One of the biggest things about Google TV is the possibility to run apps on the platform. At launch, Google TV will come pre-installed with a number of apps from various web services, from Netflix to Twitter. And third-party developers will be able to build and offer their own early next year.
"[W]e’ve partnered with some of the leading premium content providers to bring thousands of movie and TV titles, on-demand, directly to your television," Google said in the official announcement.
"Amazon Video On Demand offers access to over 75,000 titles for rental or purchase, and Netflix will offer the ability to instantly watch unlimited movies and TV shows, anytime, streaming directly to the TV," Google added.
Video-on-demand over the web is a huge win for Google TV. While there are plenty of devices offering movie streaming and renting services, Google's platform benefits from a big backing from a number of companies.
Netflix and Amazon's Video On Demand are some of the biggest video streaming services out there and enable Google TV to compete with Apple TV, dedicated devices like Boxee and Roku, or multimedia-enabled game consoles like the Xbox 360, PlayStation 3 and even the Wii, all of which offer Netflix.
"We have also been working with some leading technology and media companies to optimize their content for Google TV, including news sites like The New York Times and USA Today; music sites like VEVO, Pandora and Napster; information networks like Twitter; and online networks like blip.tv," the announcement continued.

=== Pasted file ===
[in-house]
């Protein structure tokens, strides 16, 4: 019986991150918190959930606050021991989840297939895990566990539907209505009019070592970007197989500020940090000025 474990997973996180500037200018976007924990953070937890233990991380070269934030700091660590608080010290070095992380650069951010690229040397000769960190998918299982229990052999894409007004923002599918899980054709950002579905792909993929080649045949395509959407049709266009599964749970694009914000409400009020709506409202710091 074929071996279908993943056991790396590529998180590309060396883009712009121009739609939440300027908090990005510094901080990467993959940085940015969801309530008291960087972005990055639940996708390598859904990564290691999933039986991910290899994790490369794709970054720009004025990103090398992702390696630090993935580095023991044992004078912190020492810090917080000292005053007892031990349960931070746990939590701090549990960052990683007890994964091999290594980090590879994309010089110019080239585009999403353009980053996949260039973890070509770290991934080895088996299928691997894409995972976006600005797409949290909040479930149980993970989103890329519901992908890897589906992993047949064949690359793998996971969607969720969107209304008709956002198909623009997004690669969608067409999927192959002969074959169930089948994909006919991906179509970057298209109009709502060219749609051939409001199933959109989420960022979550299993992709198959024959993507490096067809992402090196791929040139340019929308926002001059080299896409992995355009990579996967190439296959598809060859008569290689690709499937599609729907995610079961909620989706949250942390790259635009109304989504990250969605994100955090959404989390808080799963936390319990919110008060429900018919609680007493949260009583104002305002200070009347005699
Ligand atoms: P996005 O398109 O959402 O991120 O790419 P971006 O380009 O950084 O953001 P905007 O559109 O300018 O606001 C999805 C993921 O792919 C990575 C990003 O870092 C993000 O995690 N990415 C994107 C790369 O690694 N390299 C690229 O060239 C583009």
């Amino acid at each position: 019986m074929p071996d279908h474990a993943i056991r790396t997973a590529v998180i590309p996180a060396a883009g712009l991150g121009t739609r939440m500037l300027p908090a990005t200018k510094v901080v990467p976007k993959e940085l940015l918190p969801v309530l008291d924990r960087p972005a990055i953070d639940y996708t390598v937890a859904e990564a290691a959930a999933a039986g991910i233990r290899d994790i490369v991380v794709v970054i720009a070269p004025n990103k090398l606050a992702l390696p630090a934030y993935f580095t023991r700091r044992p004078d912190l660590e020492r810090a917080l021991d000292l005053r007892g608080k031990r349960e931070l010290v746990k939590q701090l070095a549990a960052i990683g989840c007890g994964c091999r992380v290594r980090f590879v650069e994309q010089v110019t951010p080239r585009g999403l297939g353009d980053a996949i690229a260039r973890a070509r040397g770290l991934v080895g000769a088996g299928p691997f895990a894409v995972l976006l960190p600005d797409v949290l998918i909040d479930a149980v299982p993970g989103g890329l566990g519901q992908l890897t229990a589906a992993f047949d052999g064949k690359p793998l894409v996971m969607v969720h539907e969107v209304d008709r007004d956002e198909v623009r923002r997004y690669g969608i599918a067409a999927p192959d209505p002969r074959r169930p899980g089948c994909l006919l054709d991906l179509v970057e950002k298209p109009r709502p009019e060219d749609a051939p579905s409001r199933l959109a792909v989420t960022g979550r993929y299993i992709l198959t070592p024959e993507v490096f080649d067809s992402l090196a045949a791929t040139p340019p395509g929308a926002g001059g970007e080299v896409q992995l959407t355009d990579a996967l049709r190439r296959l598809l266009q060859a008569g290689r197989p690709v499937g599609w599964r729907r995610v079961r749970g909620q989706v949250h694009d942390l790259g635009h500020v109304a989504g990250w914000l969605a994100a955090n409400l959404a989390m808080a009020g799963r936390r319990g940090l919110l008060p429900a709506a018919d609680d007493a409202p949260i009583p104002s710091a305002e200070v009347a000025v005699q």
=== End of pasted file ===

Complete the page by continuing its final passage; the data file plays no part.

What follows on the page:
The number web apps available for Google TV complete the offering. Twitter and a lot of other services have announced dedicated apps which will be bundled with the new product. YouTube Leanback will also be available, as expected.
Google TV covers all perspectives
Google TV really does bring TV and the web together. On the one hand, you have a TV centric experience, with the content available from media partners, and, well, all the TV content made easier to manage with features like search and the integrated DVR.
On the other hand, you get specialized apps of popular web services like Pandora, Twitter, and, of course, all of the web via the built-in Chrome browser.
And in between these, you get online video sites, like YouTube and Vevo, as well as streaming services, giving you on-demand access to TV content over the web.
It must be said that Google TV is not the first to offer some or even most of these features, but it's the first that covers all angles. It's all down to the execution now and whether consumers will warm up to the idea, but Google TV is probably the best bet to date on finally bringing the web to the TV.